Thailand’s baht fell, retreating from a one-month high, on speculation importers will boost dollar purchases to take advantage of a favorable exchange rate. Bonds declined as the central bank kept borrowing costs unchanged.
Companies probably bought dollars to meet overseas payments after the baht rallied through the five days ended April 30, making foreign exchange cheaper. The Bank of Thailand left its one-day bond repurchase rate at 3 percent as predicted by all 18 economists in a Bloomberg News survey. The baht rose earlier after separate reports showed manufacturing picked up in China and the U.S.
“Importers still play a major role here and some investors may have taken profit from the baht’s appreciation earlier,” said Amonthep Chawla, a Bangkok-based analyst at Kasikornbank Pcl. (KBANK) “The BOT decision was in line with expectations and it doesn’t seem to have an impact on markets.”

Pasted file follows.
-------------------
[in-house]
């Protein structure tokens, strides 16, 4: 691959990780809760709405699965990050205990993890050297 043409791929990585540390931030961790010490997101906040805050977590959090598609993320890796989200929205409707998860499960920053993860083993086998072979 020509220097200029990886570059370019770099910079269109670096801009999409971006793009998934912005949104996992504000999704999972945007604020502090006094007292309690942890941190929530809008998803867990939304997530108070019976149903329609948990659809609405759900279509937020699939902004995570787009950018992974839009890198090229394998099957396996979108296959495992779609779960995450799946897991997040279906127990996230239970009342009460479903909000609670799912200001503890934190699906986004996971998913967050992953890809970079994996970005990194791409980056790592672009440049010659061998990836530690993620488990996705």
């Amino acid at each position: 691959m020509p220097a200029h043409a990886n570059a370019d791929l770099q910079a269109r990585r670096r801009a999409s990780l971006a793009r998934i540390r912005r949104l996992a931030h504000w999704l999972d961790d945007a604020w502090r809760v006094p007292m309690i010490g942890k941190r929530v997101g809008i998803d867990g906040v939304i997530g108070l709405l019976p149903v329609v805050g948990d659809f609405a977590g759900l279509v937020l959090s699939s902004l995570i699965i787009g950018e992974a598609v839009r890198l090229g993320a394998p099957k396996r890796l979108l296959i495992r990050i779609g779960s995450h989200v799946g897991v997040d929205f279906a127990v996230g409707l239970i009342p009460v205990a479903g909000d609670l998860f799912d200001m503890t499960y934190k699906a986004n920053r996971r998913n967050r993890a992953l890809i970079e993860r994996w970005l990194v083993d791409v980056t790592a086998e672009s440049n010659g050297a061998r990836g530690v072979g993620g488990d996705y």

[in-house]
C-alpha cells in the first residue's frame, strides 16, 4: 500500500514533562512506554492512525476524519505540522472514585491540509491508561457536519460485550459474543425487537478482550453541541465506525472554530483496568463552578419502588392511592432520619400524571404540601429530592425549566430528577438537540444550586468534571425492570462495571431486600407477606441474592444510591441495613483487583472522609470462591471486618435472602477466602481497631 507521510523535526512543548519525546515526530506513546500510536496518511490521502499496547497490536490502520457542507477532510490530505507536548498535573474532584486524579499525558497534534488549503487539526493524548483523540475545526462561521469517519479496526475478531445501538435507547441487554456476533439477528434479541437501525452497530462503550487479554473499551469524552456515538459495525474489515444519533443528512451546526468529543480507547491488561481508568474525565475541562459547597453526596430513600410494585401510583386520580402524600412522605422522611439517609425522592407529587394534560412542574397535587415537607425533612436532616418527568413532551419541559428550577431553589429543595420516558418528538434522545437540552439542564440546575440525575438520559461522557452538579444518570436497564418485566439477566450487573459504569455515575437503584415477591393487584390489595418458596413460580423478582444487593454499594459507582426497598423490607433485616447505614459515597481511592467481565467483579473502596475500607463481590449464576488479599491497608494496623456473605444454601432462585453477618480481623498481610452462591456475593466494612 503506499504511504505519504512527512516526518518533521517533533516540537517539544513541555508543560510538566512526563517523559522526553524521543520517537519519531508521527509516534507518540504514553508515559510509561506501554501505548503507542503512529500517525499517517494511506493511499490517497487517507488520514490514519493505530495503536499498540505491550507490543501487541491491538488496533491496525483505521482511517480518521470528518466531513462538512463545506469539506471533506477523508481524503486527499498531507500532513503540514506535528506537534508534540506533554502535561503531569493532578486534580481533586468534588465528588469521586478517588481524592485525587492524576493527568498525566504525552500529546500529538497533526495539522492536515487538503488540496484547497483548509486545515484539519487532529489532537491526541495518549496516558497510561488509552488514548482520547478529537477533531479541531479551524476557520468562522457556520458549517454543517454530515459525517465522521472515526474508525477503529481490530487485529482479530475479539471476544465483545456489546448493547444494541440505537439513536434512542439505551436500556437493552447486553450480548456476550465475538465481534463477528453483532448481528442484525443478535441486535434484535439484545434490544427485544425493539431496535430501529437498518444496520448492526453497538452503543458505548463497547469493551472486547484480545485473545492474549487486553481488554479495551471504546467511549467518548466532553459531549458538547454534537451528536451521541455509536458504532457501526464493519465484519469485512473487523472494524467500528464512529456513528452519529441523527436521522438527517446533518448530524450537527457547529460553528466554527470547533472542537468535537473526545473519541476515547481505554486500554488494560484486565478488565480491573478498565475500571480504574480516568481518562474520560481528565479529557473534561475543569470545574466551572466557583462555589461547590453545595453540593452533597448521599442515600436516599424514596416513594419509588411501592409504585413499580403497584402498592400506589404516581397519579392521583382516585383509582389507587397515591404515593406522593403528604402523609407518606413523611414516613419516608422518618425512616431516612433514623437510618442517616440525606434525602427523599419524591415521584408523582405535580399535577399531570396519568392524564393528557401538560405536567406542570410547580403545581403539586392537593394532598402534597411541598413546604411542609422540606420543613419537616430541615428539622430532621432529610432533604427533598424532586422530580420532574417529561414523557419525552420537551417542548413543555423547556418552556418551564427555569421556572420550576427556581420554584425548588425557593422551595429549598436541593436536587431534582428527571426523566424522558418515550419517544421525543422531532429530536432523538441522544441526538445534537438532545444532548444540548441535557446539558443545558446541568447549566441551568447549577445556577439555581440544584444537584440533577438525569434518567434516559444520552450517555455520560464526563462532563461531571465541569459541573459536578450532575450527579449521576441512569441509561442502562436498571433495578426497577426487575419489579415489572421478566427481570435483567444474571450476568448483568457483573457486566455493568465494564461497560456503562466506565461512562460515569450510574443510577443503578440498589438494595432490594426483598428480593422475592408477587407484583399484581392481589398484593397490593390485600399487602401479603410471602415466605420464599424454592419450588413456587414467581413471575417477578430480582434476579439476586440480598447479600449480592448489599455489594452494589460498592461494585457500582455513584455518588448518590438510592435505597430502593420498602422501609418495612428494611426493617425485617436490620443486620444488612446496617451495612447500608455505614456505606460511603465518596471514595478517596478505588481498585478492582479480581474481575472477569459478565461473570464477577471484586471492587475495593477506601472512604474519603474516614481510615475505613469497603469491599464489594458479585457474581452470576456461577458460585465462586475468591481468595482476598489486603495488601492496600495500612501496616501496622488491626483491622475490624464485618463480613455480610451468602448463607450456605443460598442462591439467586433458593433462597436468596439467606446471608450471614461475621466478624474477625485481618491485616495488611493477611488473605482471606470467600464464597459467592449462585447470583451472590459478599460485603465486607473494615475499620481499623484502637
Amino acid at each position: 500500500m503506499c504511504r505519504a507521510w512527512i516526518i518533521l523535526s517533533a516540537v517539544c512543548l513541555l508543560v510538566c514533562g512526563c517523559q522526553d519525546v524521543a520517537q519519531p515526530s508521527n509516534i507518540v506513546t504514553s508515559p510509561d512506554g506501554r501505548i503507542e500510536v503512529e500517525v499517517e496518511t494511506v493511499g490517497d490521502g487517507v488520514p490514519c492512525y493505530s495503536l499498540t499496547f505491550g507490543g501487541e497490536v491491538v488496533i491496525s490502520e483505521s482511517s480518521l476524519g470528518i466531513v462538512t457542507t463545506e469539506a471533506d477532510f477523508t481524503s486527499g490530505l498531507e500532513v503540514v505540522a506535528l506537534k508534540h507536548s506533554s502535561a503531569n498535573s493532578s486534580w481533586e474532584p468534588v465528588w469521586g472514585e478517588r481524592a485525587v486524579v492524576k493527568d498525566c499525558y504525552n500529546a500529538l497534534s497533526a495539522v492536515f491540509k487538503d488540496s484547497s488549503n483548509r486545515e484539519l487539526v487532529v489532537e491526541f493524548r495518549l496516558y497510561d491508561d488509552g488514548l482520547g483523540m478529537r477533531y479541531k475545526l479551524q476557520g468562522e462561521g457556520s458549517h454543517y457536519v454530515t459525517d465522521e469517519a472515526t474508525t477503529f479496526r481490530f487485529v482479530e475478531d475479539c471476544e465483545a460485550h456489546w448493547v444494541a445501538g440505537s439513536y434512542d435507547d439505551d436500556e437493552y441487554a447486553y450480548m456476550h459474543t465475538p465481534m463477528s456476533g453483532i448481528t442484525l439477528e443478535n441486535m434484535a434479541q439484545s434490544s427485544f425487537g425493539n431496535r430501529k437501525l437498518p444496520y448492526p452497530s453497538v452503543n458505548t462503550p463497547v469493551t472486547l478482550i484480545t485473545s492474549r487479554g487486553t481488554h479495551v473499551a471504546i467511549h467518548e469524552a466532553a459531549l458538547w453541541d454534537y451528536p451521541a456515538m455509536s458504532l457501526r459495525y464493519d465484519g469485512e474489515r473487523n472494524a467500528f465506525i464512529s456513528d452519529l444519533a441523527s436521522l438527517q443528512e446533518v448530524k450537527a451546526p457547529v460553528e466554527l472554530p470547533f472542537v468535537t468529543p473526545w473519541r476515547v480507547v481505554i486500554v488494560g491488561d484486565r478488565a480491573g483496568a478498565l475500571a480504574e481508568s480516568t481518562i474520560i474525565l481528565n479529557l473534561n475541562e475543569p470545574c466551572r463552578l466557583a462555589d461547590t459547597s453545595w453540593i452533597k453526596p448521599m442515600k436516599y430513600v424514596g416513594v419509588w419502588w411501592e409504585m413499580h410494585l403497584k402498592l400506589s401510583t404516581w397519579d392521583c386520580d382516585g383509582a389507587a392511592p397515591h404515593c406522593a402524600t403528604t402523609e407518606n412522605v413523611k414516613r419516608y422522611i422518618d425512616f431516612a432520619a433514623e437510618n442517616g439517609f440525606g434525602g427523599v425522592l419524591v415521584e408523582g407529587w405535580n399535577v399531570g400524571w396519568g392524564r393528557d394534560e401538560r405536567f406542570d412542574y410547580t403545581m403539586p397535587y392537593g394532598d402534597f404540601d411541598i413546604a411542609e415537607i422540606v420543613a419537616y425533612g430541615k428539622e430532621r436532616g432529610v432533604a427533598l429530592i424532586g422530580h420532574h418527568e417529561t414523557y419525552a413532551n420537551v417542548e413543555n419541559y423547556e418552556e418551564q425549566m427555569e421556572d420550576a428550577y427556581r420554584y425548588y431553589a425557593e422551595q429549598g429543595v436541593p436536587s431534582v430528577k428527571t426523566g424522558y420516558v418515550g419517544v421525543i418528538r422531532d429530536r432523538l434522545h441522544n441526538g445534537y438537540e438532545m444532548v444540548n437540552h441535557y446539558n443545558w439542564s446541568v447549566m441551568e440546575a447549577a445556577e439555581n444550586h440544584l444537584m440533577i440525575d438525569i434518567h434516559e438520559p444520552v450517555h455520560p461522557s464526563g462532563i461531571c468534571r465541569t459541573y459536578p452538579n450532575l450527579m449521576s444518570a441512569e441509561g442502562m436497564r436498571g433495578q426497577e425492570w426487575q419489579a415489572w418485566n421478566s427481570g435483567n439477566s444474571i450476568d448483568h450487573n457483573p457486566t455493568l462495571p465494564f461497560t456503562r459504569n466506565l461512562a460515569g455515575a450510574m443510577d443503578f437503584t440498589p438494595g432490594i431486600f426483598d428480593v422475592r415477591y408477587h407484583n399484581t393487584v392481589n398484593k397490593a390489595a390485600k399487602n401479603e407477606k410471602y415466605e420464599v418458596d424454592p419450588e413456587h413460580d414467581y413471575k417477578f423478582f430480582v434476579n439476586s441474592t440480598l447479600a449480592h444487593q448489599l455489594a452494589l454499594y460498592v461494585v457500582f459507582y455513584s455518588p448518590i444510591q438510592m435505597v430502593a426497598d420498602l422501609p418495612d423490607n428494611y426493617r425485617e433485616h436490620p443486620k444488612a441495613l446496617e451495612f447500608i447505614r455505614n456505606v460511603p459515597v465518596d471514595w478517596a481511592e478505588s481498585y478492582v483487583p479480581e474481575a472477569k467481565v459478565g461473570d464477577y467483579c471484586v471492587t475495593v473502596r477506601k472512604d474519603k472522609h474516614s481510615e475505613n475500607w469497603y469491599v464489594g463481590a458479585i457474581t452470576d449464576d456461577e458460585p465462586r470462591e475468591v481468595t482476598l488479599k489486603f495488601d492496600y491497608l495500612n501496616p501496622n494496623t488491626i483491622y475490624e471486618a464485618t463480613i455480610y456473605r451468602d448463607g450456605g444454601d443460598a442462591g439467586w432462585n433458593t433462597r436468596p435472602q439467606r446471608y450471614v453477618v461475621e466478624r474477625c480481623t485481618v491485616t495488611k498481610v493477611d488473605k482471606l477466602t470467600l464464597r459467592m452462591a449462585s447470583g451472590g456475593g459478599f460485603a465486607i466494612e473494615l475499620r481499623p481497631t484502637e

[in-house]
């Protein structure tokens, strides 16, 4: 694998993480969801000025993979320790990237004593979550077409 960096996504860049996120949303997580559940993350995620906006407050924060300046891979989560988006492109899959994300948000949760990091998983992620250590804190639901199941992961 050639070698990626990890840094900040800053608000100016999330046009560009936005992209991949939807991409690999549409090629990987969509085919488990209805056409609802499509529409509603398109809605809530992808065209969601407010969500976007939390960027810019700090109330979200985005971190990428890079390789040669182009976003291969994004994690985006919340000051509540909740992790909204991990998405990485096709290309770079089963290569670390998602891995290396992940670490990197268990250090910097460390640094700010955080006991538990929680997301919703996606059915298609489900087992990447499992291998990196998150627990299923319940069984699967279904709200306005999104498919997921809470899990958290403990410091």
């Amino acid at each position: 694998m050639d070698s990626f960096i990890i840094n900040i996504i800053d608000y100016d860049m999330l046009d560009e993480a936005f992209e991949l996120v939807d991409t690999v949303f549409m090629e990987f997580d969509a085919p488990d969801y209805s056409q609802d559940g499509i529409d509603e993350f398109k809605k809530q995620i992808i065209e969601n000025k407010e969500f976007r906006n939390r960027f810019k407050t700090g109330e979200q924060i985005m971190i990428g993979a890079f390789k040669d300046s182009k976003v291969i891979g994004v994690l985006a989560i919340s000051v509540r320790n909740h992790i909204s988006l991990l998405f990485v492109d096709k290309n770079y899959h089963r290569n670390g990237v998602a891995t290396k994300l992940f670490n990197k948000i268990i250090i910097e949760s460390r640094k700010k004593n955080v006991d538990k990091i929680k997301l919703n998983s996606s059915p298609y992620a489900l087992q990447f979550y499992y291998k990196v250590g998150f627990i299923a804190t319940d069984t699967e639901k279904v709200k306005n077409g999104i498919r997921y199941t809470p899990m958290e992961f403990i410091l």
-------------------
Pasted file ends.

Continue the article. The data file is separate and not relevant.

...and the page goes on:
The baht dropped 0.4 percent from April 30 to 30.84 per dollar as of 3:15 p.m. in Bangkok, according to data compiled by Bloomberg. It touched 30.68 earlier, the strongest level since March 28. Local financial markets were closed yesterday for a public holiday. One-month implied volatility, a measure of foreign-exchange swings used to price options, was little changed at 4.52 percent.
A central bank report showed on April 30 that imports rose 21.5 percent in March from a year earlier, the biggest increase since September, as companies replaced machinery damaged in last year’s floods, which were the worst in almost 70 years and affected two-thirds of the country. Exports fell 6.8 percent.
The yield on Thailand’s 3.25 percent bonds due June 2017 rose one basis point, or 0.01 percentage point, to 3.63 percent, according to data compiled by Bloomberg.
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